When it comes to poo bags, which is better: bio-degradable, degradable
or compostable? Did you know that millions of dog poo bags take
100s of years to fully decompose? Is there anything we can do to help
the environment while we pick up after our dogs?
We interviewed Adios Plastics, a company who have their finger on
the pulse of how we can change the world, one poo bag at a time!
What made you decide to start Adios Plastic?
I’ve always been involved in the business world since a very young age, buying and selling all different products. I have a passion for the outdoors and I love being around nature and wildlife. More recently, my wife and I have been making various changes to try and dramatically reduce our own plastic waste. Since programs like Blue Planet aired, a lot more people are aware of the damage that plastic is doing to the Oceans and the environment. When you put all of this together, launching a business selling plastic-free dog poo bags made perfect sense. When I saw the amount of “greenwashing” that other brands are guilty of, I knew I had to launch a brand that was 100% environmentally friendly, and totally transparent. I wanted to make the best environmentally friendly dog poo bag out there.
How difficult was it to begin your journey of plastic-free poo bags?
I would say it was fairly difficult. It was time-consuming dealing with all different suppliers trying to separate the facts from the fiction and make sure that you are getting the very best for your money. I spent weeks and weeks going over colours, logos and branding. I had help from close friends and my wife, so this made a huge difference. Asking people for advice who were better in certain areas than me was a massive help.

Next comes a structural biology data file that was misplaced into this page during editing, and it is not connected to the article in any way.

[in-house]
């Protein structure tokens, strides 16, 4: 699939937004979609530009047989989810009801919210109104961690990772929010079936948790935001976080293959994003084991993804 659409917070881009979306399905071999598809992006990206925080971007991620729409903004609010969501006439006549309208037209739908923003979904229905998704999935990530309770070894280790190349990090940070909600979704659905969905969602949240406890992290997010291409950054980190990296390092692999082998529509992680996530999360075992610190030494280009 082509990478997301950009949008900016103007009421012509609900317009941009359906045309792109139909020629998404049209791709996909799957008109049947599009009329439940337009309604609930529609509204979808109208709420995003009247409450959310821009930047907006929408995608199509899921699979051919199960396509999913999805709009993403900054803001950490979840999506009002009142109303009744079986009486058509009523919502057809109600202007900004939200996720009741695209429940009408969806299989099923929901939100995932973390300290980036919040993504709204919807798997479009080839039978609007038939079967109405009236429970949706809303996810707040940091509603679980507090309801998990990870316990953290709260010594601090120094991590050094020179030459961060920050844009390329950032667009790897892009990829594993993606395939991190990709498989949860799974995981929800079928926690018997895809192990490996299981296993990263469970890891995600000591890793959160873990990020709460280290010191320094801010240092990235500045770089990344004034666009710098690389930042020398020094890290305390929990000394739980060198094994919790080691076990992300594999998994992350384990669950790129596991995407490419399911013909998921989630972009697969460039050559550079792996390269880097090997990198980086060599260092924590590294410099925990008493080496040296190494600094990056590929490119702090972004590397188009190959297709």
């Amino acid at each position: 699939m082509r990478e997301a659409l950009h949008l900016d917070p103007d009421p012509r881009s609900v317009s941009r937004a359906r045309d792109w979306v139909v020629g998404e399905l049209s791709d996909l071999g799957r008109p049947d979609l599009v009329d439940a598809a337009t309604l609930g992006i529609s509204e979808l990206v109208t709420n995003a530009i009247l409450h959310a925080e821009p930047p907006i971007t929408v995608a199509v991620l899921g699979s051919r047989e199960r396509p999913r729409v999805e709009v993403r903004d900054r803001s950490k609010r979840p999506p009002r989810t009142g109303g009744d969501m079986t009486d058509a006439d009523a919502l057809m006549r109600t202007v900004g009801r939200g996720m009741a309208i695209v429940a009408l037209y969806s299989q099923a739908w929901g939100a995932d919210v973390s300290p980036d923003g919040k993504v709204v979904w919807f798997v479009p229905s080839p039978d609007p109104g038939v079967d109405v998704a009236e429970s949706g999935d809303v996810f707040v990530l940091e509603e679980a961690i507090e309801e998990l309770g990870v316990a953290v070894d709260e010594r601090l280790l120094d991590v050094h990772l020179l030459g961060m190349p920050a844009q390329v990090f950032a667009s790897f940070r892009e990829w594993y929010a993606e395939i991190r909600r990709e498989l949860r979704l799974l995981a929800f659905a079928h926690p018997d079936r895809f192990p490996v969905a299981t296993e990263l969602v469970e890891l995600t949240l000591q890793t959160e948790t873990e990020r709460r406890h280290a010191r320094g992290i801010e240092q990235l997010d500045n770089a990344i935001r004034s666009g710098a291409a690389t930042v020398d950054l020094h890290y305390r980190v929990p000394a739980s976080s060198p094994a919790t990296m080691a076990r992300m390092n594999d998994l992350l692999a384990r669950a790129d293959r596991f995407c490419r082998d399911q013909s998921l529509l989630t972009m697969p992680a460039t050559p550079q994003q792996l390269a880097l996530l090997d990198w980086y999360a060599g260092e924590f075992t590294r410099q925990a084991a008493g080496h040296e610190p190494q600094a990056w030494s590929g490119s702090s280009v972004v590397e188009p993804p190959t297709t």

What would you say to potential customers who might think the price of plastic-free bags is higher than they might like to pay?
Of course, price plays an important factor in almost all purchases, but the price is also relative because using conventional plastic bags is causing enormous environmental problems. Destroying the planet with single use plastic is not cheap, it’s just expensive by a different measure. First-Of-Its-Kind research published earlier this year showed that industries such as fisheries, aquaculture and recreational activities are all “negatively affected” by plastic pollution, with an estimated one to five per cent decline in benefits, amounting to $2.5 trillion in marine ecosystem value. This estimate does not include the impact of pollution on tourism, transport or on human health. When we explain our mission to customers and what our bags are made from, they will generally support the mission and are happy to pay the higher prices. Instead of being greenwashed by other companies, they are glad to be buying a genuinely better product from a company fighting against plastic waste. We donate a portion of sales to Charities that help clean up our Oceans, our packaging is all sustainably sourced and made in the UK and the product is made from all-natural materials.
Poo Bags can be narrowed down into 3 types: Degradable, Biodegradable and Compostable. Which should I be buying that is best for our environment?
It’s just as important how you dispose of the bags to what bags you are buying. The best for the environment is to buy compostable dog poo bags and then compost them at home or at an industrial facility. (speak to your local councils to see what the facilities they offer). There are many poo bags on the market that are sold as being “biodegradable” when actually all they do is breakdown into microplastic which then takes 100s of years to breakdown any further. The bags contain as “additive” which helps them breakdown fast. But nowhere on the packaging does it claim how much faster this is, and the science behind this is not widely supported (evidence which is coming to light now and was recently shown in a news article on the BBC).
If a normal plastic bag takes 1000 years to breakdown, and a “biodegradable” one with this additive inside is quicker, how long is quicker? 500 years? 300 years? Even when the bag does eventually breakdown, it will only break down into microplastic. This microplastic is then ingested by marine wildlife, contributing to the death of 100,000 marine animals per year. The microplastic enters the food chain at the lowest level, getting eaten by smaller species and then continuing to make its way up the food chain until it is consumed by humans. The effects of microplastic in the human digestive system are not yet known and research is ongoing.